ABC’s hit show Shark Tank puts entrepreneurs’ business ideas to the test, giving them the chance to turn their startup dreams into reality. The show invites contestants to pitch their concepts to five “sharks” — wealthy angel investors — who then evaluate the companies and determine whether they’re worth investing in.
Now in its third season, Shark Tank has provided a number of young entrepreneurs with the capital they need to launch or expand their businesses. But what happens after the episodes aired? Snagging investors was only the beginning. For a story for Entrepreneur.com, I spoke with three young treps who dished on their experience with the show and how their businesses are faring in the real world. Click here to read the piece.
For many young, first-time entrepreneurs, tapping parents for startup capital is the closest they’ll come to landing investors. But what do you do if the bank of mom and dad can’t or won’t subsidize your brilliant business idea? Consider crowdfunding.
Websites like Kickstarter, IndieGoGo, and PeerBackers follow a crowd sourcing business model, wherein members sign on as backers and supply the capital necessary to start a business or product. In return, these investors typically receive tangible rewards like special access to a screening, a T-shirt or a sample of the proposed product.
The good news? Age tends not to be an issue among crowdfunding investors. “Young people have proven they are able to raise money like anyone else,” says IndieGoGo’s CEO and co-founder Slava Rubin. “The key for anyone is to have a good pitch, be proactive and find an audience that cares.”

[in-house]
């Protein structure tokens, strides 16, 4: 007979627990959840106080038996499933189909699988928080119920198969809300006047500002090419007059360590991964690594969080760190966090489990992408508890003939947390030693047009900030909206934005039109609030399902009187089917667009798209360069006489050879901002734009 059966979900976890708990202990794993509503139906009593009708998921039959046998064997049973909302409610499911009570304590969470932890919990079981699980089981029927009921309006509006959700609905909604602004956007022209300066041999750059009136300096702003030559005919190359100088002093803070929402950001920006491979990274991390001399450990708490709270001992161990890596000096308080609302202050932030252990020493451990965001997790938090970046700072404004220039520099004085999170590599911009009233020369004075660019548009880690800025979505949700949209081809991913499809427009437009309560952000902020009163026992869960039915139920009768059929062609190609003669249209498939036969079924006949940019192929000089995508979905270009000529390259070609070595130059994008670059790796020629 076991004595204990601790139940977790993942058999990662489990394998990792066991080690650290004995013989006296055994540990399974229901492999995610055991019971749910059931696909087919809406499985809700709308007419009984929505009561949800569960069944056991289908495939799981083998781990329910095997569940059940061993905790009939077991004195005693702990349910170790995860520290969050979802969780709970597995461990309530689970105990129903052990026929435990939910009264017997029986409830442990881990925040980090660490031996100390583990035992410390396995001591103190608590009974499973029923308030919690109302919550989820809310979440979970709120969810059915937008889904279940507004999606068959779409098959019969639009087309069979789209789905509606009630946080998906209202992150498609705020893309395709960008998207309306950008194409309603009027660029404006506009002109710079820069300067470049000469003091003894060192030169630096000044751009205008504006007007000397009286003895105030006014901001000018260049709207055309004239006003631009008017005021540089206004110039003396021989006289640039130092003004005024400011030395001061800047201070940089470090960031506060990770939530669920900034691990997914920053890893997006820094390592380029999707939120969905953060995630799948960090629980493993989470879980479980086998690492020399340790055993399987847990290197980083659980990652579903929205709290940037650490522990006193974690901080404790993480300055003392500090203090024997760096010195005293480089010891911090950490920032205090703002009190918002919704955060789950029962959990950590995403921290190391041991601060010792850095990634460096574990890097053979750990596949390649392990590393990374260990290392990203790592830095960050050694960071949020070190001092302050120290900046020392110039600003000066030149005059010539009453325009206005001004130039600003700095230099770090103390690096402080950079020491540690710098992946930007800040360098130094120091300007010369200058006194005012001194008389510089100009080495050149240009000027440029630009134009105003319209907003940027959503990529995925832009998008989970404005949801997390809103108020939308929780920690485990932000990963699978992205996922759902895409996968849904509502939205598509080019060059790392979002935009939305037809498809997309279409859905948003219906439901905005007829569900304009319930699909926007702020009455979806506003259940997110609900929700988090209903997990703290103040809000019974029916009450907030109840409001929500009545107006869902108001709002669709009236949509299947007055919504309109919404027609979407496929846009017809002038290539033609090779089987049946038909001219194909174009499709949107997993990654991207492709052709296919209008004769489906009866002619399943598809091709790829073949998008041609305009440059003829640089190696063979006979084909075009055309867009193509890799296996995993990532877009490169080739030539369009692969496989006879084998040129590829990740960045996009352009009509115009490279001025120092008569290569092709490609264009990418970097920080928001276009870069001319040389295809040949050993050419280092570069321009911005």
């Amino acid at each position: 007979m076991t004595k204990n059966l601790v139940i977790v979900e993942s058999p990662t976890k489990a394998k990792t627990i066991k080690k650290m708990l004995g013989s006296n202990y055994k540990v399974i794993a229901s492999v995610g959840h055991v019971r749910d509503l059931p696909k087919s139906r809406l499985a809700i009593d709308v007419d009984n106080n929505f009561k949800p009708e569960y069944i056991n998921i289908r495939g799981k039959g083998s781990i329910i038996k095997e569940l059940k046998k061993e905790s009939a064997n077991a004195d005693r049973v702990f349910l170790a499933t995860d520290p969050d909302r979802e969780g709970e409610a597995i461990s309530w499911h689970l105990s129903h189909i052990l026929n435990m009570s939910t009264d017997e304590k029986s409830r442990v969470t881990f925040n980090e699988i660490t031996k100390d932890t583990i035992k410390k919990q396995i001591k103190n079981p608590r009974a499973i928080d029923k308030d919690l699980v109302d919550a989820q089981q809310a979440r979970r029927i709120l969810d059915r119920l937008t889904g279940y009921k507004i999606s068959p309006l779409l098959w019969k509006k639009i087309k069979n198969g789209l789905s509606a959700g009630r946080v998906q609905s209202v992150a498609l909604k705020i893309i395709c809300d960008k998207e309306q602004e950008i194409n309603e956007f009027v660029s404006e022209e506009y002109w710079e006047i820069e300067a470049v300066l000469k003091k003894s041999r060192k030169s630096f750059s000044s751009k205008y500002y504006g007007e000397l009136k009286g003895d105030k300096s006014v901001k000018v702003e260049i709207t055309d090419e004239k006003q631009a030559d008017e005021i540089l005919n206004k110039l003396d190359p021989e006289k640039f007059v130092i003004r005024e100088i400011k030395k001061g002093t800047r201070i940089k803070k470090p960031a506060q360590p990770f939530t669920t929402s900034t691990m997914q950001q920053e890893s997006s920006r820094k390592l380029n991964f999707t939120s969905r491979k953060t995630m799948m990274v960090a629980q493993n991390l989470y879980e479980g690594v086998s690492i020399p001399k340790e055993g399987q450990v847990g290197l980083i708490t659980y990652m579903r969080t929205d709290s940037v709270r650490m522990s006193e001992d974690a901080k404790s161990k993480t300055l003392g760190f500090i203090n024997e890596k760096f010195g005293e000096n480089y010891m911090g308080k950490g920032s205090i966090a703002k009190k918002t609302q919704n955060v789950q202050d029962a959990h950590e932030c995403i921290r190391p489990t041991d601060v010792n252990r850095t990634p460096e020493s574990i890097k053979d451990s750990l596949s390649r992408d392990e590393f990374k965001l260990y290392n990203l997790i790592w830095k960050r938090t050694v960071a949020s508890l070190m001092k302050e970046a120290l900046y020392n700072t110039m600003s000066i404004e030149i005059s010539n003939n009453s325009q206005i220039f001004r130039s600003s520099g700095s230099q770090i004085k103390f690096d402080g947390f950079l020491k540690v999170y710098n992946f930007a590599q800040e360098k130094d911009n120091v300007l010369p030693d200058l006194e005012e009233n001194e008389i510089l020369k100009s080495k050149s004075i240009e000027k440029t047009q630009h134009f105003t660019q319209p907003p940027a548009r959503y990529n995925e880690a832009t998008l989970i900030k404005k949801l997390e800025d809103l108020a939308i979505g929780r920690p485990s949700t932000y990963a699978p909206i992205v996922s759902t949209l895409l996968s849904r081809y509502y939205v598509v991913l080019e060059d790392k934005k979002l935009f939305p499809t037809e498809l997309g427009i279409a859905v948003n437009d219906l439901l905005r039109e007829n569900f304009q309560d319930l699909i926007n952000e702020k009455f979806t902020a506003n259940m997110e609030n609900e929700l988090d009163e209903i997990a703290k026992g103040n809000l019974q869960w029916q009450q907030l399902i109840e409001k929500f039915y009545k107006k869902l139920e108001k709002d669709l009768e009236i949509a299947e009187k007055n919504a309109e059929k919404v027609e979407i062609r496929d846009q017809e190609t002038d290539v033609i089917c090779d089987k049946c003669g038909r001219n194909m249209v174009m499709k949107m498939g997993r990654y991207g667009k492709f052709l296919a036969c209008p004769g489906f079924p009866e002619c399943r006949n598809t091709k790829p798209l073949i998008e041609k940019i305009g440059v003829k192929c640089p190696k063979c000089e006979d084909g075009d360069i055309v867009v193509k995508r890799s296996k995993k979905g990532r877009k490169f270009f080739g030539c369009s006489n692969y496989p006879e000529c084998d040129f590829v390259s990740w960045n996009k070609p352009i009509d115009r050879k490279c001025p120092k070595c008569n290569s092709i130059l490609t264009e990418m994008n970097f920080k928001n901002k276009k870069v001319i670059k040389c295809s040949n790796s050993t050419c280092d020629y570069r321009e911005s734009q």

Check out this story for Entrepreneur.com for more tips on how to successfully crowdfund a business.
One of the most common mistakes small-business
owners make is to focus so much time on attracting new customers that they skimp on the effort it takes to create loyal customers. That’s a mistake, because it’s more expensive to get new customers than to retain them. To develop and nurture a relationship with your customers, you have to communicate regularly and, above all, provide consistently over-the-top service.
For a story for Entrepreneur.com, I took a look at how three small businesses are keeping the customers they worked so hard to attract. One business uses a low-cost online service to send automatic emails to some 400 customers at any time, whether it’s to wish them a happy birthday, congratulate an anniversary or simply thank them for their loyalty. Another lets their customers watch the progress of their work in real time online. And the third uses Cardagin, a mobile loyalty and customer retention program, to send special offers to customers on their smartphones and reward them with loyalty points.
Other small businesses can mimic these smart customer retention ideas in order to keep their customers coming back. They all involve use of new technology, and for that, these small business owners should be applauded for their innovation.